Google Analytics: Another given for some, but in case web isn’t your world, take a look into Google Analytics to track your website traffic for free. For example, it’s helpful to know which pages your donors are visiting before making an online donation. This is something you can track with Google Analytics.

Social Media

Hootsuite: Hootsuite allows you to schedule social media posts ahead of time, and it’s a lifesaver. Apply for the nonprofit discount here, or use their free version.

Email

Honestly, we use both Mail Chimp and Constant Contact for ourselves, and our clients. Both are great for different reasons. Check out their discounts:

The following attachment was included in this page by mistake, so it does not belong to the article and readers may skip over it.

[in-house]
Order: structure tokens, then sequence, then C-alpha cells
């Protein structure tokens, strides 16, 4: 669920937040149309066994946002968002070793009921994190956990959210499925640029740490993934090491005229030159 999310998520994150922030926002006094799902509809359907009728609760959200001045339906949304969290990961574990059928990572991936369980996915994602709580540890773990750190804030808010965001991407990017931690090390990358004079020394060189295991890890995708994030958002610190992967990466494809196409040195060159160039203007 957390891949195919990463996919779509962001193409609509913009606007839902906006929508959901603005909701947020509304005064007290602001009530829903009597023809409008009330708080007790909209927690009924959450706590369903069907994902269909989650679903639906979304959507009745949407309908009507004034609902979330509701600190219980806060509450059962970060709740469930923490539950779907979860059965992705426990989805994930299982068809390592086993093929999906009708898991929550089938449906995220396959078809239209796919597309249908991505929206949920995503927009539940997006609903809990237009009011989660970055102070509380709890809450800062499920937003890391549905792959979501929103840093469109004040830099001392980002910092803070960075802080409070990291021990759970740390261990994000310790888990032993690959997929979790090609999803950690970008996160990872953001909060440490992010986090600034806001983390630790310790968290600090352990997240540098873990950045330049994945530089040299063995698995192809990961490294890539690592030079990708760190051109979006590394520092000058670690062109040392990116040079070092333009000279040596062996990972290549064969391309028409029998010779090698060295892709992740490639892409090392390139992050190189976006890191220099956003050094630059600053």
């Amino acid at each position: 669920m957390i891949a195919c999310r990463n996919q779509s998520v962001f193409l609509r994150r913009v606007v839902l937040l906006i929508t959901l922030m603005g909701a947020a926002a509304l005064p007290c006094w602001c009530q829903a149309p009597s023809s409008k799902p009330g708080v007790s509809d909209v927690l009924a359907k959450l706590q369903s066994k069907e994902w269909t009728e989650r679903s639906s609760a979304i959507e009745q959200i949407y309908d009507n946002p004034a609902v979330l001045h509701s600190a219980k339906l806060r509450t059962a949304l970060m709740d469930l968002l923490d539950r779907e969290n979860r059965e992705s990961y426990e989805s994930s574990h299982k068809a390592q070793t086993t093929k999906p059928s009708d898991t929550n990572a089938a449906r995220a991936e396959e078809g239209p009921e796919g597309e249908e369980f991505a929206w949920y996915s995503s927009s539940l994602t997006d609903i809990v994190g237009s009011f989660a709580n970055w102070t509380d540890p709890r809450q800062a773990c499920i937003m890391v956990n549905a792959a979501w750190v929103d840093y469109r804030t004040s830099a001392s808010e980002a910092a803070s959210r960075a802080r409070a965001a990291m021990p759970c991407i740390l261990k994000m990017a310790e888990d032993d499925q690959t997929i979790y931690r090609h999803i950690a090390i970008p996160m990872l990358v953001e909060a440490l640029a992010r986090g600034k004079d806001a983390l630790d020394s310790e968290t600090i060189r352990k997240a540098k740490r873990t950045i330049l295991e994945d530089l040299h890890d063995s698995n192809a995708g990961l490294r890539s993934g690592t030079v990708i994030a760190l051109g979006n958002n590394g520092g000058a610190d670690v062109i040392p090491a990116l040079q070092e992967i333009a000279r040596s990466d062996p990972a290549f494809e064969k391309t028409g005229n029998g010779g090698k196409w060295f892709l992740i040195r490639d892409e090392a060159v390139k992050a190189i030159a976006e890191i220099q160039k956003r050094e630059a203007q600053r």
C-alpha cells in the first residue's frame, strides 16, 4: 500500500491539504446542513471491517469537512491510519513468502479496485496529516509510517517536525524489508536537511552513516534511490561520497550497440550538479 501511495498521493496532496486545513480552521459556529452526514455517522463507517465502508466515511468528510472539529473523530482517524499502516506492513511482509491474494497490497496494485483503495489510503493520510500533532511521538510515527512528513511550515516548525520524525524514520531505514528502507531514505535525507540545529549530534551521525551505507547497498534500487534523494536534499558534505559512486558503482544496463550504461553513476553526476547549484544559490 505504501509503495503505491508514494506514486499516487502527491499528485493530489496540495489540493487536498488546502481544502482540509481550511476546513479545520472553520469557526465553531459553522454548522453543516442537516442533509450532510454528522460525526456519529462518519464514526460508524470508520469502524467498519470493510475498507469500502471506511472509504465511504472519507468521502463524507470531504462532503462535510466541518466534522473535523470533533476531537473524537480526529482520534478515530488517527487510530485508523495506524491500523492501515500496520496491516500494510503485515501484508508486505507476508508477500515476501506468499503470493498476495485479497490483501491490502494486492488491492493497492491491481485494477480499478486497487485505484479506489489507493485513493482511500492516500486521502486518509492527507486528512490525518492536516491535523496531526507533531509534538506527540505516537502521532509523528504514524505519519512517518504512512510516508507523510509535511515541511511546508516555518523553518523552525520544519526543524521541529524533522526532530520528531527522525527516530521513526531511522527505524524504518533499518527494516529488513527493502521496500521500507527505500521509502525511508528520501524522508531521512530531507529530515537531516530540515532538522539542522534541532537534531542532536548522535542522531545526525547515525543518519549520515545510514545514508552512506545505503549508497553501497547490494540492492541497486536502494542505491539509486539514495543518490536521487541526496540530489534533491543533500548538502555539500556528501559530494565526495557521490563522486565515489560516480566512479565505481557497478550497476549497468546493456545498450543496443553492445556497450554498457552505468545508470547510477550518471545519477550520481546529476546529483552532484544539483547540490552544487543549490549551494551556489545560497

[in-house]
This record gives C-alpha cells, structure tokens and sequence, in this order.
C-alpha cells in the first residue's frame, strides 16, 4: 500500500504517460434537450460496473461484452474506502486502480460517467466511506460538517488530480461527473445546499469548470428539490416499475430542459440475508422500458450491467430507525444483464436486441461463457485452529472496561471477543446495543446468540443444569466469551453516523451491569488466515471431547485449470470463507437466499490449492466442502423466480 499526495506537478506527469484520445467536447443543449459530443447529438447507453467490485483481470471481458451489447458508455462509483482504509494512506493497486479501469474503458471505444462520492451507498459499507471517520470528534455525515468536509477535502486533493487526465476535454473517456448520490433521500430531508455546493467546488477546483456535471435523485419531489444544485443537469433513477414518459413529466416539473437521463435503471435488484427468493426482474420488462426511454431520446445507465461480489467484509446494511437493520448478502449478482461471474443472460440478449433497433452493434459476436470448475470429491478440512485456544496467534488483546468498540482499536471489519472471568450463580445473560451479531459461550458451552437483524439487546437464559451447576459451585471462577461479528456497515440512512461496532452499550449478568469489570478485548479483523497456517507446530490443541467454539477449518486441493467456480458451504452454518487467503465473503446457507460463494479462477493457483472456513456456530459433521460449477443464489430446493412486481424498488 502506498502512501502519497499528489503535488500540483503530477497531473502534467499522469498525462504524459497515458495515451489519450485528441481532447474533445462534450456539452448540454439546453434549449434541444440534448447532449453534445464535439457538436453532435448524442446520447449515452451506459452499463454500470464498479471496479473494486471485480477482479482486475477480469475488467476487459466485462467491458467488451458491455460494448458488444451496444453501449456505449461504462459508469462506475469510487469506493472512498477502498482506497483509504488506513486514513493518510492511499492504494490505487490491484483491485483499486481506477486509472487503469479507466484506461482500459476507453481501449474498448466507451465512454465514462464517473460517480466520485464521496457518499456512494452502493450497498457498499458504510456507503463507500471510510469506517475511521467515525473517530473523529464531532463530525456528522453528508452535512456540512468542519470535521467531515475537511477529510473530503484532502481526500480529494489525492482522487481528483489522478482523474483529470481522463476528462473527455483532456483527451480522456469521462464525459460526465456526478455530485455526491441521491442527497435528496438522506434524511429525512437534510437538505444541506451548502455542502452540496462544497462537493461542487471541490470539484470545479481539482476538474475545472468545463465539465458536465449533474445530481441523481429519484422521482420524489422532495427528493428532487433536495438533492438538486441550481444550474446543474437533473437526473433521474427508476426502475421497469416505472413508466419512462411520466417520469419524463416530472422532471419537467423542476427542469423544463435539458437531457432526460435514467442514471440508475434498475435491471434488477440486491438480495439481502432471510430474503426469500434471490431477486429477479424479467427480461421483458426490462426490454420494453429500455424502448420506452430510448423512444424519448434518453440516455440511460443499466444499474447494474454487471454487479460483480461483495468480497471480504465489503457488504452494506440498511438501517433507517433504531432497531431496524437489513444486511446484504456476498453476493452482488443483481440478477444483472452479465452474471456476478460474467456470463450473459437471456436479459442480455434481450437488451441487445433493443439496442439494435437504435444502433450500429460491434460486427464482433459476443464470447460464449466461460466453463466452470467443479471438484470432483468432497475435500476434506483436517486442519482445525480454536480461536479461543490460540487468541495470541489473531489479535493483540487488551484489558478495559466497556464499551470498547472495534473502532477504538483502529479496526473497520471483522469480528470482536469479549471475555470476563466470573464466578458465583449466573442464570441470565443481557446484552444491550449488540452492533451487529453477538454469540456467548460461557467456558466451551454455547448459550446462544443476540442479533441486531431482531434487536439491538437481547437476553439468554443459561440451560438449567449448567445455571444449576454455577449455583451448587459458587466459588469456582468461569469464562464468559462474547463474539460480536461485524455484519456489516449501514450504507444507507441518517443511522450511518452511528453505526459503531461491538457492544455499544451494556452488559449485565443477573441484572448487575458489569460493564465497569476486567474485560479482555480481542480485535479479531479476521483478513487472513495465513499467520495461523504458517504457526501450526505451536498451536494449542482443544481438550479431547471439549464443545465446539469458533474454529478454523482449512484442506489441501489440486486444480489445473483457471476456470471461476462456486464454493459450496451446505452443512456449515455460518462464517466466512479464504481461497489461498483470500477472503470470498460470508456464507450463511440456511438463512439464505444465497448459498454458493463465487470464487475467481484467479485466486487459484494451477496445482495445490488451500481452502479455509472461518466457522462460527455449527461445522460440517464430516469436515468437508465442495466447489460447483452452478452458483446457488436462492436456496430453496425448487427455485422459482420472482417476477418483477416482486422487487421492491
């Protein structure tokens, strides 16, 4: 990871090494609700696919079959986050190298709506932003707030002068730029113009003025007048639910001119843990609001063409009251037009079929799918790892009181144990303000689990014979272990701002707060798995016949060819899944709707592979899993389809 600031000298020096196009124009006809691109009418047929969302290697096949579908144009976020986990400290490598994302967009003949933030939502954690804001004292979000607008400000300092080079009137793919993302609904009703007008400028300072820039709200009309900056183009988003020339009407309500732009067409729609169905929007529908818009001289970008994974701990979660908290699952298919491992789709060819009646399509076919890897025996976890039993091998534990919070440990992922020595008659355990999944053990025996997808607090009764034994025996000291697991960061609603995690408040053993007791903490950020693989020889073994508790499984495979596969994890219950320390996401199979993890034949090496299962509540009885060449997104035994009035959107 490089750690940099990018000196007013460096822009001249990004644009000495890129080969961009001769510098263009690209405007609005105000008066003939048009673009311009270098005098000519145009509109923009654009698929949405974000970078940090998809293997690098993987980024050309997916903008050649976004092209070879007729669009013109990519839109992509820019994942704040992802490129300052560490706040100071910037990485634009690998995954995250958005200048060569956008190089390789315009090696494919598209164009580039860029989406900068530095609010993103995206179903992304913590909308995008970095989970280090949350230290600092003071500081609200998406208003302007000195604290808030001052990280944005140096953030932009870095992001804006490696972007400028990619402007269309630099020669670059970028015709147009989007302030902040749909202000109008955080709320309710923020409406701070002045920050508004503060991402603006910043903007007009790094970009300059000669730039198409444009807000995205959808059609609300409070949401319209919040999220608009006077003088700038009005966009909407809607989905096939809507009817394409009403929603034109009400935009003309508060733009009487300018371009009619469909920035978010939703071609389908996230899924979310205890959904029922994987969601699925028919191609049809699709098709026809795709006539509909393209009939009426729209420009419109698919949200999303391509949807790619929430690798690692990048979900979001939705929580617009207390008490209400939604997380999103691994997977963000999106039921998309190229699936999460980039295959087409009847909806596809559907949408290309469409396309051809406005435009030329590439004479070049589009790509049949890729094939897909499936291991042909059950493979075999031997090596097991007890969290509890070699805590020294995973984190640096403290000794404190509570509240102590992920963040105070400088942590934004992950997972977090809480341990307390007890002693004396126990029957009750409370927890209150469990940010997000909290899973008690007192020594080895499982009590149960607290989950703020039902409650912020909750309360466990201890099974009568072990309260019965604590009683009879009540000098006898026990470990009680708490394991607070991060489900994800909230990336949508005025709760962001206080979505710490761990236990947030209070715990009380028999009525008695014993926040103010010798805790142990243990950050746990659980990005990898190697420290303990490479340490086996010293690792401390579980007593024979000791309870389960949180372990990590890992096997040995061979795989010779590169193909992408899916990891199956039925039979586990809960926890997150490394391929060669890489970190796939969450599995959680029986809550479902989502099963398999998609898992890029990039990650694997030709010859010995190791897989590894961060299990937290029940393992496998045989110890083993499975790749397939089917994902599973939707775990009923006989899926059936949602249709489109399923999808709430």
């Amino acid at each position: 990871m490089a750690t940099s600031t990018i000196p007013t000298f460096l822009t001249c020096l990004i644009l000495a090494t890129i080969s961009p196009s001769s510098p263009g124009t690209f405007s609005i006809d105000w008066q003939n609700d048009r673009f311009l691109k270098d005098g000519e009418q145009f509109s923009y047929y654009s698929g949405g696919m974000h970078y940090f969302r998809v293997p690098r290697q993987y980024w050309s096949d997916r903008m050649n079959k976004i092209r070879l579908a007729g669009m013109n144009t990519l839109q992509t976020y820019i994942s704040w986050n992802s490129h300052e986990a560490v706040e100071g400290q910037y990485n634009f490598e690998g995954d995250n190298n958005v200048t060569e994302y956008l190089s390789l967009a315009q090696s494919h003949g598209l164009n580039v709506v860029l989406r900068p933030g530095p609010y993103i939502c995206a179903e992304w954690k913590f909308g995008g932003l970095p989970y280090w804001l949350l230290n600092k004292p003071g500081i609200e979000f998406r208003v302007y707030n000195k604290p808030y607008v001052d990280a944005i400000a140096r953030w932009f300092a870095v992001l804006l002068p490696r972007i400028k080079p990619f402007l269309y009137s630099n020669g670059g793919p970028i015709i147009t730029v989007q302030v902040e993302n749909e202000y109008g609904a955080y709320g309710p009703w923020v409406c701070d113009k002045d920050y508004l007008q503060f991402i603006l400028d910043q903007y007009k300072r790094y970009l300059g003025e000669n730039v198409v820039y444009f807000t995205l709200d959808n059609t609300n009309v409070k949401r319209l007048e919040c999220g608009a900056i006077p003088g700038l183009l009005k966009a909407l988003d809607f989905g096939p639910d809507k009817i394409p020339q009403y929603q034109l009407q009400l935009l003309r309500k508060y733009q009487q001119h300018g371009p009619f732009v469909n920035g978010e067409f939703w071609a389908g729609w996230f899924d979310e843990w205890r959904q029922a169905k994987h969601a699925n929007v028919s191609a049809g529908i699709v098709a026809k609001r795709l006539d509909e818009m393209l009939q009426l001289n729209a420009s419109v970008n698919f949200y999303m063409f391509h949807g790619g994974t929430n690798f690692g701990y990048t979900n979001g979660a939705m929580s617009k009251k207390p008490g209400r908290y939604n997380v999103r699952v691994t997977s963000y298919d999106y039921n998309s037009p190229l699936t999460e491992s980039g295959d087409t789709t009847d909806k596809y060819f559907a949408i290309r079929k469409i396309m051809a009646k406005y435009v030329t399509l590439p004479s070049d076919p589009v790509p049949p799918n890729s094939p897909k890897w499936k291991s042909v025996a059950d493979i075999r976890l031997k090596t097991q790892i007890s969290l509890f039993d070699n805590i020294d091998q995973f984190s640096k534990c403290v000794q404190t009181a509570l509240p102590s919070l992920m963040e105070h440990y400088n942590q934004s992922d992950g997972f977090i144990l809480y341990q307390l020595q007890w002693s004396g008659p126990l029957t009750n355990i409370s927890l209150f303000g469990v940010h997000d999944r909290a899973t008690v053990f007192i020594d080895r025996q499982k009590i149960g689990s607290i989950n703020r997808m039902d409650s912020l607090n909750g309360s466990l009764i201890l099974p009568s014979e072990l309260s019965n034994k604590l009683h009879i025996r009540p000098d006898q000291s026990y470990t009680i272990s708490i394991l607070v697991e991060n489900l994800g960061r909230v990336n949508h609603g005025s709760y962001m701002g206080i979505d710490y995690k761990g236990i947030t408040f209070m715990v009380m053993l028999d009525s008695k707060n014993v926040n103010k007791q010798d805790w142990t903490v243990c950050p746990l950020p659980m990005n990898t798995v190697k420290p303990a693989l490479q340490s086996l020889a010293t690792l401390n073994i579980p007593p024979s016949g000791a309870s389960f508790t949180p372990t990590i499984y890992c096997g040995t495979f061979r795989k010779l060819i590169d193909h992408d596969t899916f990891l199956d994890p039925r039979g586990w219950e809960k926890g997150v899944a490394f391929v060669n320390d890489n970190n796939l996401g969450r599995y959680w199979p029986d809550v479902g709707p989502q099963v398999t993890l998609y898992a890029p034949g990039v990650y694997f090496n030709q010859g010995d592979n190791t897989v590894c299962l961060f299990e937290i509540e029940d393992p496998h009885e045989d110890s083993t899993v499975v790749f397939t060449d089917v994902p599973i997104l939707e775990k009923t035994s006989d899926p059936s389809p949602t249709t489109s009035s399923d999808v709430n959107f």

Constant Contact

Mail Chimp

Extra Help & Organization

Adobe Acrobat: Save time proofing projects with Adobe Acrobat. With these program, you can easily make comments on pdfs that automatically import to Adobe design programs – thus saving you time and money! Ask us for a demo on how to add edits to a proof. We would love to show you. Here is a link on Adobe nonprofit discounts.

Trello: Trello is a great project management tool. Trello’s boards, lists, and cards enable you to organize and prioritize your projects in a fun, flexible, and rewarding way. Plus, it’s free

Slack: Slack is great for internal communication and keeps projects moving. They also have a nonprofit discount

Grammarly: Last but not least, Grammarly…it’s our best friend – our free writing assistant. Spell check everything you write as you go. Check it out.

G Suite: Did you know that a G Suite Basic account is available for free to eligible nonprofits? You’ll get Gmail, Docs, Calendar, Drive, Hangouts Meet and more. And most importantly, all of these tools can be used together to streamline standard processes and tasks at your nonprofit to be easier and more convenient.